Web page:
Here’s where it gets interesting though. After several days, the website hosting company responded to my request with an email stating that the firm would have to pay a higher monthly hosting fee if it wanted a “custom contact form”. Really? This company, with which the law firm spent a lot of money on other marketing products, was going to increase their already exorbitant monthly hosting fee to make a couple minor changes to the fields on a website contact form? Why would they do that? Certainly the cost to them is less than nominal as the requested change is very simple to make even with the most archaic website coding software.
I’m confident the reason for the fee was to discourage the law firm from making the change altogether. You see, the website hosting company doesn’t simply forward prospective client emails generated from the website to the law firm. They go a step further and put their branding on every email generated via the website contact form… even if that website visitor came to the website as the result of a different marketing investment.
Here’s an example that will clarify:
Prospective client hears the law firm’s radio commercial and visits the firm’s website.
Prospective client completes and submits the website contact form.
Hosting company ensures prospective client’s contact form information is sent to the law firm for follow-up. But before it does so, it labels the lead as “This is a lead generated from your _____________ website.”
So when the law firm receives the lead, it has no idea it was generated through their radio campaign. They only see a lead that is designed to make them believe it was generated by ______________, their website company. At best, this is a poor business practice by the website hosting company. At worst, it’s a sinister attempt to take credit for leads they certainly aren’t generating for the law firm.
Here are our takeaways:
Make sure all of your website contact forms have a required field for how the submitter found your website.
Understand that your website hosting company’s name on an email lead doesn’t mean they generated it.
If your website company wants to charge you for a change to the fields on your contact form, start looking for another website company.
When you have your renewal meeting with your website hosting company, pay close attention to how they discuss the number of leads generated via your website. See if they want to take credit for all leads received from the website, or whether they acknowledge that some of those email leads may have originated through other investments.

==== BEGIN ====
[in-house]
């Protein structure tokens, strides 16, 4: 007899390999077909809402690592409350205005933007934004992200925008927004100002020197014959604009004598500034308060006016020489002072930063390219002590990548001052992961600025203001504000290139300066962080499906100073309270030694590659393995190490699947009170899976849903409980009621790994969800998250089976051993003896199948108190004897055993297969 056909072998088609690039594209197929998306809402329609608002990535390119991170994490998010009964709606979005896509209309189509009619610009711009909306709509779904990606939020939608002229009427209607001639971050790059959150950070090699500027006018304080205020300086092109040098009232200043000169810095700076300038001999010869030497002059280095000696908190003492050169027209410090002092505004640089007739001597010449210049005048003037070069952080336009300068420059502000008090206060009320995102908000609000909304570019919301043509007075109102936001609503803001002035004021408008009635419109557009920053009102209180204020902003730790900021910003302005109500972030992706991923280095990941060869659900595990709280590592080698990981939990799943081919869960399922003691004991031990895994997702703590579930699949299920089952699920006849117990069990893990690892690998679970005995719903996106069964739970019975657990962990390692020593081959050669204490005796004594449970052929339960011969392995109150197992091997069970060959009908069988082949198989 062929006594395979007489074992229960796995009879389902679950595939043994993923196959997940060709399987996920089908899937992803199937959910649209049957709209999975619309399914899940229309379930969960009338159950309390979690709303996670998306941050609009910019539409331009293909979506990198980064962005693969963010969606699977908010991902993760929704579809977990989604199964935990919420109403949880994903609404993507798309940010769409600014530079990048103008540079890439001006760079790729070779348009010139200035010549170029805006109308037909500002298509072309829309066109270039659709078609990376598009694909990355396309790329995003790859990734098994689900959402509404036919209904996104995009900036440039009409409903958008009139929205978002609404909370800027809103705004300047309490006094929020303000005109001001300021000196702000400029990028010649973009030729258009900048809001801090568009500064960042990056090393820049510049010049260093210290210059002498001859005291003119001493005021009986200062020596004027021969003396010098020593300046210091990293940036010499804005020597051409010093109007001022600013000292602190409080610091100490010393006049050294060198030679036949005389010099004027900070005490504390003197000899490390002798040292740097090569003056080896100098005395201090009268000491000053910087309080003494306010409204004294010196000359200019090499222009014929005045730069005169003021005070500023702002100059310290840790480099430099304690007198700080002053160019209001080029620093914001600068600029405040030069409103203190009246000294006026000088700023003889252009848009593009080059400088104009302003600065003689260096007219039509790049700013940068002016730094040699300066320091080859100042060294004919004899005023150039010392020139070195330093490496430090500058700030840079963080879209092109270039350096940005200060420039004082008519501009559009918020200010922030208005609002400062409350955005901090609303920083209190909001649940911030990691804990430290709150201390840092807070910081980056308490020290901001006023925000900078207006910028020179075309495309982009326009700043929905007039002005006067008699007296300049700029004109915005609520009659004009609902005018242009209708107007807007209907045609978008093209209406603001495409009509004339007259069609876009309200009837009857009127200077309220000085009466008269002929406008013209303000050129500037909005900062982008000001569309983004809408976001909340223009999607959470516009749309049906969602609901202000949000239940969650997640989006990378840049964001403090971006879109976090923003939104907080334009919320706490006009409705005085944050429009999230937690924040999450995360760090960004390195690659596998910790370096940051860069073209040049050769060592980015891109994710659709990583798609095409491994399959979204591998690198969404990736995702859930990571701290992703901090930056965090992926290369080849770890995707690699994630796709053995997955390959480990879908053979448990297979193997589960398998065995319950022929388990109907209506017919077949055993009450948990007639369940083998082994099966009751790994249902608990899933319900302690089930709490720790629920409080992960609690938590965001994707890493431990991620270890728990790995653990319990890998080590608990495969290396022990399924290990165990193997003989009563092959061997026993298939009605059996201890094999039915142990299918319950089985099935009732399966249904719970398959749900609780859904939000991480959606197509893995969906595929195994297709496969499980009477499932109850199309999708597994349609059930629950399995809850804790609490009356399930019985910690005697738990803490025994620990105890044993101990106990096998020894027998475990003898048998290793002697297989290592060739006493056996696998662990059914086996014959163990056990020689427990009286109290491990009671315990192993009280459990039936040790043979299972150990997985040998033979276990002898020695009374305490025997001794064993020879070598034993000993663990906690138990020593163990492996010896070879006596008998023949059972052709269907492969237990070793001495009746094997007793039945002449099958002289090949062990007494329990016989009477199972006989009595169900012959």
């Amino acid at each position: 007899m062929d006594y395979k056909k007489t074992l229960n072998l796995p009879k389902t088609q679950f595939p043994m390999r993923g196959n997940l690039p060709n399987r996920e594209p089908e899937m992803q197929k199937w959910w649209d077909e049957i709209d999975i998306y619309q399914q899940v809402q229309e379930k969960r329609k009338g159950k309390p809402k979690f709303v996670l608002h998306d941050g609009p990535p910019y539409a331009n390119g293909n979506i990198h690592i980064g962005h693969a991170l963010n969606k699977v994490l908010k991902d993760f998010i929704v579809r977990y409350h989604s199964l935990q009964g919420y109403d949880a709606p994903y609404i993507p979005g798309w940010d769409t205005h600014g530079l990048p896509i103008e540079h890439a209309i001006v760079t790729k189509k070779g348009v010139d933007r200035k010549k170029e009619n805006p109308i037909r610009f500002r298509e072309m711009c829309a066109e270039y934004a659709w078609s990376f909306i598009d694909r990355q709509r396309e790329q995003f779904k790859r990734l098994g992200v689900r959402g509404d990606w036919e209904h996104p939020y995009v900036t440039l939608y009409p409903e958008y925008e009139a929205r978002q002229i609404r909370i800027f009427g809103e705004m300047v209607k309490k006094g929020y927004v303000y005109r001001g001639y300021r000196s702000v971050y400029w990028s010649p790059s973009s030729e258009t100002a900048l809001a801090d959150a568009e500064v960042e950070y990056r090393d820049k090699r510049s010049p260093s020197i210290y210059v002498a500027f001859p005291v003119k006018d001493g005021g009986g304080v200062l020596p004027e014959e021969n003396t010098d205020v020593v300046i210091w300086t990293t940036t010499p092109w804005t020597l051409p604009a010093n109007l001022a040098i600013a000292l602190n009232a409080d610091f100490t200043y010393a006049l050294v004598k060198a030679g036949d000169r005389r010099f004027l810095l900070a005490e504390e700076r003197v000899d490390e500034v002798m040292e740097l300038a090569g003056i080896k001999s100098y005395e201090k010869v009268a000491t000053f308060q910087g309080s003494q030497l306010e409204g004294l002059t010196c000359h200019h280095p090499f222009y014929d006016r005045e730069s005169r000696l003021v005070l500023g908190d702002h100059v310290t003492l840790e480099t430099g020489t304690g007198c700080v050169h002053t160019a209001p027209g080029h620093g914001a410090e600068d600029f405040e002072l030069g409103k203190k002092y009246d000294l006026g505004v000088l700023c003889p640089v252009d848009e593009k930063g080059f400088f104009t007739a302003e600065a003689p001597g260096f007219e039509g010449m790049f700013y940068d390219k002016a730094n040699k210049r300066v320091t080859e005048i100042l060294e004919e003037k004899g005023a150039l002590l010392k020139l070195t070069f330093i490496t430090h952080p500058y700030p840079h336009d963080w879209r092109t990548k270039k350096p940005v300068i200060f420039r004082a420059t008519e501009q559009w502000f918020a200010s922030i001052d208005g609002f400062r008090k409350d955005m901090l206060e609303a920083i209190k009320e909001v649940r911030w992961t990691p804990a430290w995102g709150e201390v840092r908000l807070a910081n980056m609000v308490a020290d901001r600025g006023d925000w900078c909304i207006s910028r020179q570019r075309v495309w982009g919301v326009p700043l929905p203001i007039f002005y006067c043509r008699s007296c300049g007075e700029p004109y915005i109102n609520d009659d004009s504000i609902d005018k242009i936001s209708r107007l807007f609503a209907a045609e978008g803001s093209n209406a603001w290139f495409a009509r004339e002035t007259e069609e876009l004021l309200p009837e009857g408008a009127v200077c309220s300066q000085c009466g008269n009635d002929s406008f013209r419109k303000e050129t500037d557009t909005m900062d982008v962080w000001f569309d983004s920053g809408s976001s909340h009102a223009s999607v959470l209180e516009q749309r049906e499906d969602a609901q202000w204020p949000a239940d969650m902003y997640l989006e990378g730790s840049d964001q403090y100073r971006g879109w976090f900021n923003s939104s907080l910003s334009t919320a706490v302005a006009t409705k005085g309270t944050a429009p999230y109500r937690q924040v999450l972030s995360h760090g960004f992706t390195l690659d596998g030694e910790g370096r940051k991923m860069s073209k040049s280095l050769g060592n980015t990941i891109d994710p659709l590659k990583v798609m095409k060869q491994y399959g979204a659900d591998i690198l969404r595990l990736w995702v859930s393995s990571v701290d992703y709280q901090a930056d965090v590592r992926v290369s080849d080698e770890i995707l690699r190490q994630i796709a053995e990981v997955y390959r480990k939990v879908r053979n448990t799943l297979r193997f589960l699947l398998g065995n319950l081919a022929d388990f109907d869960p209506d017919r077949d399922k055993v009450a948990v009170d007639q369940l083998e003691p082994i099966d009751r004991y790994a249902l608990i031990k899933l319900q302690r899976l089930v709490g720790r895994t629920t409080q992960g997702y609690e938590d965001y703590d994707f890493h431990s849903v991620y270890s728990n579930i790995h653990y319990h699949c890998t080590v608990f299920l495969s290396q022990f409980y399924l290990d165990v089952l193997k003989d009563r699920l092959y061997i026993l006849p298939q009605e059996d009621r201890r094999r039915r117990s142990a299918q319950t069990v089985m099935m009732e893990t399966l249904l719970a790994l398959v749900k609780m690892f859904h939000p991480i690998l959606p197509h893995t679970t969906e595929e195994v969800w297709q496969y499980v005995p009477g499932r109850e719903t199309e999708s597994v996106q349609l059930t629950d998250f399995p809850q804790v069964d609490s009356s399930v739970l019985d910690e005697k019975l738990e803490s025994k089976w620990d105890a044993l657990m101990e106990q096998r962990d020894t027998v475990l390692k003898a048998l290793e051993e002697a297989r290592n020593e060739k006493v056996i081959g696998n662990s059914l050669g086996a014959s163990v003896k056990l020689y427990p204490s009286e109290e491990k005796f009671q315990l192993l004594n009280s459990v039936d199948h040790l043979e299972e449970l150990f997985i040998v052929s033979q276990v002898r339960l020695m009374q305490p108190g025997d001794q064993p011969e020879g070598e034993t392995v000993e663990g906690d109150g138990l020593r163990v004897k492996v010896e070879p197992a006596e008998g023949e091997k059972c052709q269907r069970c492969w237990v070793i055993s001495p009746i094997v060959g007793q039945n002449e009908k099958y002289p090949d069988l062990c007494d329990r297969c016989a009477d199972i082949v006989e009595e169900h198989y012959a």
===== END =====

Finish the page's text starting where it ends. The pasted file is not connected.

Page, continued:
I was recently asked by an attorney who is opening her own practice about how to set-up her office. Of course, opinions vary widely on what constitutes a “nice” office, and the below is not meant to provide interior decorating advice, especially since I am quite color-blind. But I covered quite a bit of this in my book and thought it would be helpful to provide good office characteristics from the client experience perspective.
Not in need of repairs. One of the biggest ways to turn off prospective clients is to have broken stuff in your office. Common examples are water-stained ceiling tiles or drywall, broken or missing moldings, non-working paper dispensers in the restroom, and stained or nasty carpet.
Clean. Where are the dirtiest places in a law office? The client waiting room and lobby, of course, because those are the rooms the bosses never see. Keeping your office environment clean should go without saying, but I see dirty ones all the time. The most commons issues are dirty windows, bathroom toilets, counters, and sinks, and fingerprints or scuff marks on the conference room walls. Paint and carpeting are very inexpensive and can completely change the appearance of a room… or two. Clutter free is key, at least in the areas that clients will see.